Your company might have a terrific idea or a terrific service, but you need to realistically evaluate whether or not you not have the team and infrastructure in place to execute it. A good idea can suddenly become a bad one if you realize too late that resources are too scarce to execute the idea well. Small companies should ask, “Can we deliver the product with excellence? If not, can we deliver a solid product that meets 80 percent of the customer’s needs and then be ready to finish out the other 20 percent in collaboration with the customer?” If the answers are “yes,” then the company can then fold in traditional considerations like product features, price-points and solving customer pain-points.

It’s equally important to turn down business that is more than 30 degrees outside of your business’ forward-looking strategic focus. Not all business is good business.

What are some current trends you are seeing in digital media?

Digital video is proliferating at an amazing rate. There is not only a sizable “library of content” currently existing in the world, but also new content is now being generated much more rapidly than ever before. New types of content, including high definition (HD), have been and are being quickly developed and deployed.

What’s really exciting is the proliferation of broadband and the delivery of content to many types of devices. Twenty years ago, or even 10 years ago, we only had the ability to consume video in three ways: via cable, over-the-air broadcast, or some kind of packaged media, like a VHS rental. Now, the audience can consume content from a variety of different providers and in different formats. For example, you can now buy new types of packaged media such as DVDs, you can rent media online, and you can receive several types of portable media over a variety of devices.

Portable, digital audio players like the iPod were responsible for driving the demand for mobile media. The original audio iPod led the way for the video iPod, thus expanding video to delivery via mobile devices.

With these different means of connectivity, consumers realize they don’t have to be slaves to television or other traditional media consumption devices. Society has begun to accept different types of playback and different types of media devices, so video consumption has exploded with consumers that are now in control. This demand provides digital media companies with a tremendous market opportunity.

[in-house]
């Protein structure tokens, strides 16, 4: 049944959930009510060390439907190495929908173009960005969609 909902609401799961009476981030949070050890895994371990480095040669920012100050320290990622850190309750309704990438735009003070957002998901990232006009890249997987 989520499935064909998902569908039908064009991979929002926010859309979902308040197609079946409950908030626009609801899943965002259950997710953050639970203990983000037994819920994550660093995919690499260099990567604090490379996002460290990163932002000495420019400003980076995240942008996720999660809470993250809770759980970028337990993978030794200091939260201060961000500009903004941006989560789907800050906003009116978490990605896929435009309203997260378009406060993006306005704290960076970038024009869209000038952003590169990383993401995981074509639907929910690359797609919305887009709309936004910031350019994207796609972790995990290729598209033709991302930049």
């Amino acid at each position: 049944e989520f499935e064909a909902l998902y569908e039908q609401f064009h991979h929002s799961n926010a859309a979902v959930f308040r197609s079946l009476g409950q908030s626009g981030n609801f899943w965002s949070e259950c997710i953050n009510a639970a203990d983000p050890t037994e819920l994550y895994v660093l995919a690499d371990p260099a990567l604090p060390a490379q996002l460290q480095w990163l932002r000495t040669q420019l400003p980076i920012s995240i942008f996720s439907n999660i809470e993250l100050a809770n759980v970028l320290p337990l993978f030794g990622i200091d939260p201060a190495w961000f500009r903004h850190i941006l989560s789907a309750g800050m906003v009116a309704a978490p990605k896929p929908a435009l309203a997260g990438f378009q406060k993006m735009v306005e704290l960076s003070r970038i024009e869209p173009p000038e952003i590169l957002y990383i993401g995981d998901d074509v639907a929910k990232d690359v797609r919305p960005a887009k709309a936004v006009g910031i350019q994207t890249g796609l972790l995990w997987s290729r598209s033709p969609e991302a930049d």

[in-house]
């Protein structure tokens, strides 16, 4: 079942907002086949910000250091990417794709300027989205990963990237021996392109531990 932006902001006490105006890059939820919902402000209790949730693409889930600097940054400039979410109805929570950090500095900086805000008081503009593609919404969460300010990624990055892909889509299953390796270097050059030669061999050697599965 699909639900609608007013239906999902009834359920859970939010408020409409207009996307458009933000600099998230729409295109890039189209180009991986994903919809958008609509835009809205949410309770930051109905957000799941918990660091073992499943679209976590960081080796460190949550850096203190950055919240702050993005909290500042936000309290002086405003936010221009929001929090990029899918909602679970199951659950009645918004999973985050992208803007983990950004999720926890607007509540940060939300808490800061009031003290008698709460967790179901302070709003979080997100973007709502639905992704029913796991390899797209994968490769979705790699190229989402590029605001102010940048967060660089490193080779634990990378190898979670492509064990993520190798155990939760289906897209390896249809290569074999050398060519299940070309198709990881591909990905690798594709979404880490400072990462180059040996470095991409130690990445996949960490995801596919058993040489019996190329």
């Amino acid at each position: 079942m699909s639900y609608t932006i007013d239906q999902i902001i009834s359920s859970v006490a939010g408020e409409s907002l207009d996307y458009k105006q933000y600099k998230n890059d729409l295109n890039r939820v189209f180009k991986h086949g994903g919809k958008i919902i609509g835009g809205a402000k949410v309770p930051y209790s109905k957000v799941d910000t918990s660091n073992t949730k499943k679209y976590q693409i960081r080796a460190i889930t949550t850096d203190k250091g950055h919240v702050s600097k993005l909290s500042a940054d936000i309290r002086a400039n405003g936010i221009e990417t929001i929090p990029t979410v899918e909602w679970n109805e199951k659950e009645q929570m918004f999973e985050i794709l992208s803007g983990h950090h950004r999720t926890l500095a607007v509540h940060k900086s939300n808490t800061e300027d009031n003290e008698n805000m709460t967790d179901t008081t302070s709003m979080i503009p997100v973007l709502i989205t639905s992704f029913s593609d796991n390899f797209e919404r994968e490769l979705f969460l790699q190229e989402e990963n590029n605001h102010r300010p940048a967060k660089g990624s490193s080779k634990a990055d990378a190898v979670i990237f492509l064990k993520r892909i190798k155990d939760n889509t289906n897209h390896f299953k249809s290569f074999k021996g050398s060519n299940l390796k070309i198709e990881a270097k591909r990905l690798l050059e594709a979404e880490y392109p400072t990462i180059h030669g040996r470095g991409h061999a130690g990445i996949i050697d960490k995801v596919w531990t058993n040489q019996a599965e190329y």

What is the biggest mistake that most companies make when developing a new product?

I think the biggest mistake companies make is not getting inside the head of their target customers. I see a lot of entrepreneurs that have great ideas that they are really excited about. But when they present their ideas to customers, the customers look blank. In many cases, the idea actually is great, but the customer is looking at the matter from a different frame of mind. Successful entrepreneurs overcome this by truly understanding their customer’s needs and how they think before providing a product or service.

What is Inlet Technologies’ vision for the future?

Inlet first gained sales momentum with the Hollywood post-production community because our product met their exacting specifications. We targeted post production by design, and set Inlet up to capitalize on the rapid growth in the digital media market of the future. The post production folks work in an “offline” or non-linear environment, and their work is very creative, so they like the control factor that our solutions provide during the encoding process. Inlet products such as Fathom enable video engineers to approach encoding as an art, and this gives them a competitive advantage as they produce top-notch video quality. As Inlet’s products have matured along with the specific technological demands of Hollywood, we are now better positioned to apply our solutions in other market segments.

Our vision for the future is to expand into several applications in a variety of vertical markets. Our next exciting opportunity is within the media distribution segment — for example, companies who do web streaming or distribute content via cable or telecomm networks. We are also looking at Gaming and other emerging technologies. With devices like the new X-Box 360, the gaming industry is starting to focus on some very high-quality media — and even HD.

Inlet is leveraging our intellectual property and our newly developed products to serve broad vertical segments within the fast growing, digital media market.

Inlet Technologies: www.inlethd.com www.inlethd.com